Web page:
Shambala was still following us, and unlike our trek up the mountain at Khawa Karpo, we didn’t try to figure anything out. It was as if everything was happening in its correct order. As if we had dreamed of being treated this way, and so it was.
The next morning, Taylor and I swam in the hotel’s river pond, and frolicked like happy children, or adults in love, as we had in the lake near Shambala. Making love seemed unnecessary, oddly enough, since everything we did was an act of love making. Life was orgasmic. Jimmy and Lily enjoyed the veranda, their double vanilla lattes; their dream come true. Fishing for trout was on Jimmy mind, but he decided it could wait for another time. “In mountain shadows. The river moves. Perfect harmony,” he whispered in Lily’s ear. She loved his haiku’s. Her man.
We were so content at this river hotel, that we decided to spend another day. Lily took the time to set an agenda, and arranged a meeting at Shambala’s northern India organic sugar processing plant, the next afternoon. Little did any of us know at the time, everything was about to change.
Lakhimpur wasn’t a big city, but it did have a decent airport. Lily had phoned the director and arranged for a meeting with the plants managers, and then we would be on our way. She had chosen another mountain hotel for the night, an hours flight south. After I shut the engine, we deplaned, and hoped to be greeted by a taxi wala, like when we had arrived at the mountain hotel village airport two days before. We all liked the simple quaintness of a local taxi, and expected the same here.
We were surprised to see a white Lexus limo waiting on the tarmac, with a perfectly dressed chauffeur bowing as we walked toward him. A minivan stood ready with two men to attended to our luggage. We had no intention to spend the night. Although the men were eager to please, apparently given explicit instructions, I insisted that removing the luggage from the airplane was unnecessary.
We sat in the back of the limo and headed to the plant, not knowing what to expect. Being a bit out of control had taken some air out of our balloon. We all sat in silence, having no idea what to expect next. The third dimension was rushing toward us; we all could feel it, but chose not to speak.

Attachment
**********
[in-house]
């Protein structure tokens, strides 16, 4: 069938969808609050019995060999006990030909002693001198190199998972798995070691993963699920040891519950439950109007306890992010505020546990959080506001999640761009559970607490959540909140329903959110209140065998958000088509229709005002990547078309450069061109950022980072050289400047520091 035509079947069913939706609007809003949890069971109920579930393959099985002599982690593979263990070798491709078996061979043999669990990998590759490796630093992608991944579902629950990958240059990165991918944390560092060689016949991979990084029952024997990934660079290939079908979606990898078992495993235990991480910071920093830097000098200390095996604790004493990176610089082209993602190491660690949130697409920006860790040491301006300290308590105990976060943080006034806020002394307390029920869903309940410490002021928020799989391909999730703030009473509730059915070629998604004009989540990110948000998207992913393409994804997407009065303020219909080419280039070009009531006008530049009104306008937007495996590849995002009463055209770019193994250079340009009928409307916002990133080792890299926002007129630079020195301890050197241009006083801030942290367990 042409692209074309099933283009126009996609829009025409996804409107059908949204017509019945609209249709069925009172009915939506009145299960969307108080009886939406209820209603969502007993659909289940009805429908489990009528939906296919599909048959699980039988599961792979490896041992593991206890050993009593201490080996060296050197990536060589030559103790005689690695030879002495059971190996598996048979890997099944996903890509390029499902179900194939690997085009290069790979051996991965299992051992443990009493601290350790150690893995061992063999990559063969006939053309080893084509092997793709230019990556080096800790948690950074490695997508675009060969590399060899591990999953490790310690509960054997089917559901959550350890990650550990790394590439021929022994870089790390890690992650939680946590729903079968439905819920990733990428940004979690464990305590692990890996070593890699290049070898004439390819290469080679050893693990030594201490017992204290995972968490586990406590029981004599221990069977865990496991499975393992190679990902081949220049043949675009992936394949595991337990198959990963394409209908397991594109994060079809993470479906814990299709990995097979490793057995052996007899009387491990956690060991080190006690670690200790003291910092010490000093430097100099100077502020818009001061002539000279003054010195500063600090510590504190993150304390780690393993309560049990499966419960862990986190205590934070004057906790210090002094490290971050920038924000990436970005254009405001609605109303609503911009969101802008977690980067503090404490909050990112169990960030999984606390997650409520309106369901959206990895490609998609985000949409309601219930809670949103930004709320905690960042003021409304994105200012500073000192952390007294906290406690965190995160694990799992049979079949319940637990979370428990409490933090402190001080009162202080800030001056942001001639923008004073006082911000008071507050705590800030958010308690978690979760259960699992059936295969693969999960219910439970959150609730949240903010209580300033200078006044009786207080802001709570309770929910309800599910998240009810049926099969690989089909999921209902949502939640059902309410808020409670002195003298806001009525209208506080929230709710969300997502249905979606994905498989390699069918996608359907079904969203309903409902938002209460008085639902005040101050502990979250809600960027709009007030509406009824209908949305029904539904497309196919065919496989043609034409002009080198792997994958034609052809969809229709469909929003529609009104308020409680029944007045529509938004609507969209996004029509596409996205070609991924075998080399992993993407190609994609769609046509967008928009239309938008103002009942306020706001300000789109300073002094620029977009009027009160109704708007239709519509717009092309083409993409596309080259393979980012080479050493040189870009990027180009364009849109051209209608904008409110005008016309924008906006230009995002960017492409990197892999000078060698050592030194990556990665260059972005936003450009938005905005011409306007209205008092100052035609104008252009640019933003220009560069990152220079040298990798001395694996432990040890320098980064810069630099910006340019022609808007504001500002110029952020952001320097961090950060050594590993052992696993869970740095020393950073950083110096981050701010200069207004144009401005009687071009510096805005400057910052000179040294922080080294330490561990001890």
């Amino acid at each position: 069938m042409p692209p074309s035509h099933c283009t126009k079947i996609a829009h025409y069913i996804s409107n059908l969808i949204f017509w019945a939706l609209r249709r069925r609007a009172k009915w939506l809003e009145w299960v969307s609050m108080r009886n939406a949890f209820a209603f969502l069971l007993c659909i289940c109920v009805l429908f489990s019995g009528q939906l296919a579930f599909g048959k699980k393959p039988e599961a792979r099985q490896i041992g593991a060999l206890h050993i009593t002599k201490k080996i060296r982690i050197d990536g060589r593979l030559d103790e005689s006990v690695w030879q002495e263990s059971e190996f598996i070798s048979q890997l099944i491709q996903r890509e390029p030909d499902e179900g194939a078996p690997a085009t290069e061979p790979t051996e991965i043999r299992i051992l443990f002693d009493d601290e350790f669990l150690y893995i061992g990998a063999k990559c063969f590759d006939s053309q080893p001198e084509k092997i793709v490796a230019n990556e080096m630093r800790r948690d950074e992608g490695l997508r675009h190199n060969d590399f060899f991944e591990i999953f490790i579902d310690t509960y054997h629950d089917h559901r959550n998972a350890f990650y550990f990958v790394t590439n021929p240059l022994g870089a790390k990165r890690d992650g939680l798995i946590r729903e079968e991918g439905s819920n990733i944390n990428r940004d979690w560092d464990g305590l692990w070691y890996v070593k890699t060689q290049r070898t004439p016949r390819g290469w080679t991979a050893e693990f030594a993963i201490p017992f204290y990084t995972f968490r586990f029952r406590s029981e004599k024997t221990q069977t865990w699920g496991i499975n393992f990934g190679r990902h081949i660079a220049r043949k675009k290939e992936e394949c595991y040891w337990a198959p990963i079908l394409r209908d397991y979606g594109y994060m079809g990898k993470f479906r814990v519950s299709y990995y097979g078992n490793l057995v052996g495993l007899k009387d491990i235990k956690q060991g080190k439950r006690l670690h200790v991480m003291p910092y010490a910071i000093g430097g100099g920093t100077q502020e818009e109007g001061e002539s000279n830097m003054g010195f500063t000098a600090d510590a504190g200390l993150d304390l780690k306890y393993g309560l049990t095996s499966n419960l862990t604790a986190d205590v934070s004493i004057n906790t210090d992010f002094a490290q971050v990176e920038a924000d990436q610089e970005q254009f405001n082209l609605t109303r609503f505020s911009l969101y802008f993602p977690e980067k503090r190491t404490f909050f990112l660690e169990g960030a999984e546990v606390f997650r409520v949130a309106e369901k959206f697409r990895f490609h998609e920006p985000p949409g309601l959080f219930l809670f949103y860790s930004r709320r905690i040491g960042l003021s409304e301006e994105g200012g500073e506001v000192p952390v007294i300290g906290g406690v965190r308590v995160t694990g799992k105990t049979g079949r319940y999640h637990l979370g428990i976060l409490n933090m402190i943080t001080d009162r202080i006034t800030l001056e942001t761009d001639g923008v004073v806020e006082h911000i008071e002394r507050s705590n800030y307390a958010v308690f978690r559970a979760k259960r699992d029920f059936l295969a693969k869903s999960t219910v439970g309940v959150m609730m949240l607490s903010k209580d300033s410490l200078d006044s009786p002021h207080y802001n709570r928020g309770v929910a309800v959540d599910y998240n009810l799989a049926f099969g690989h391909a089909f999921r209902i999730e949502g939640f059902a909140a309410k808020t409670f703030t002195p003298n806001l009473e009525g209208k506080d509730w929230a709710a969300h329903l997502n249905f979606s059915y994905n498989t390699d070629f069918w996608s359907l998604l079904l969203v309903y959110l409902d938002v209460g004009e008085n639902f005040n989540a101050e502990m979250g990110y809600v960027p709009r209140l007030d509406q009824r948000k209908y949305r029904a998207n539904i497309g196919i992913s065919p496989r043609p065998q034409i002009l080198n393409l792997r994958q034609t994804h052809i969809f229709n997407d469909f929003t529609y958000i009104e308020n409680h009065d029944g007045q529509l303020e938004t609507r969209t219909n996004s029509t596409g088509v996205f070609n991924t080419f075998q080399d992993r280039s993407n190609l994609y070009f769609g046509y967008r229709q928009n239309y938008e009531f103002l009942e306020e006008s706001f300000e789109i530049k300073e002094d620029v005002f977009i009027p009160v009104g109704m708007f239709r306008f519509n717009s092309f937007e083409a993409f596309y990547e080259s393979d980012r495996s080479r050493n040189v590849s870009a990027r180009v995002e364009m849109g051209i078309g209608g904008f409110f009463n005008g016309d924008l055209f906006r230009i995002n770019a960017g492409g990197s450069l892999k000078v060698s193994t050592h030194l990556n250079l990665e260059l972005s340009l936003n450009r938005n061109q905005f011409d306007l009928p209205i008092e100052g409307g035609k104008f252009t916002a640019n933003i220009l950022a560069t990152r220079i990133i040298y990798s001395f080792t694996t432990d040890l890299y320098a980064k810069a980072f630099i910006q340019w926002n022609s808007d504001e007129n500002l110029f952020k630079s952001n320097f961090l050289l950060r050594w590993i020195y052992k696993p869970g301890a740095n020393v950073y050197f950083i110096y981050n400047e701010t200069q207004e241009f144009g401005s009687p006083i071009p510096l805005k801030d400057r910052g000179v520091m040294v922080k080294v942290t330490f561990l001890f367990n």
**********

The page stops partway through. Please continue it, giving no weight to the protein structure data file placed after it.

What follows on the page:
The four of us stood alone at the entrance of a large courtyard, at the Shambala facility. It was eerily silent. We guessed one hundred people were gathered, but not one of them was standing. Every single person was on their stomach, lying prostrate on the tiled ground, on each side of a central aisle. This lasted for a confusing long minute or two, until a woman stood, then clapped her hands three times. Everyone got up, dusted themselves off, then stared at us, still silent. If there ever was a “what the fuck?” moment, this was it. The silence continued.
The woman, whom I assumed was the director, walked down the aisle toward us. We had no idea what to expect. We looked at each other and shrugged shoulders. She reached out and took Taylor’s hand, and at the same time somehow instructed the three of us to stand back, maybe follow, we weren’t sure. She whispered in Taylor’s ear, “Please walk that way.” She pointed to the entrance about thirty yards away. Taylor looked at me, perplexed, then gave me a “what the heck” look, and started walking. Alone.
Everyone last person clapped while she walked the thirty yards, as if she were a returning hero. Jimmy, Lily and I didn’t know what to think. Were we next? It took about ten seconds to figure out it wasn’t about us.
It was all about Taylor.
When she reached the entrance, the crowd rushed toward her. She looked confused, maybe scared. I didn't hesitate, and knifed through the white clothed people toward her, with Jimmy, Lily and the director right behind.
The director moved forward and stood beside her. She raised her hand to silence the chatter, and the people backed off a bit to listen. “Mrs. Taylor needs to rest now, and talk with us about business,” she said in her thick Indian English. “You can all go back to your work now. We are all honored that she is here, and maybe later she will come look at the great work you do. Please, go back to work.” The people immediately obeyed, and left.
She then opened the door and let the four of us in, along with six other management looking people.
“What was that about?” Taylor asked the director as soon as we were alone.
“It is a great blessing indeed for the owner of Shambala Foods to come to our humble sugar factory. A great blessing indeed.”
We had absolutely no idea how anyone knew that Robert St.Clair had given ownership of Shambala Natural Foods to his biological daughter, Taylor Banks. Regardless, they knew. What had just happened shook Taylor to the core. Her life would never be the same.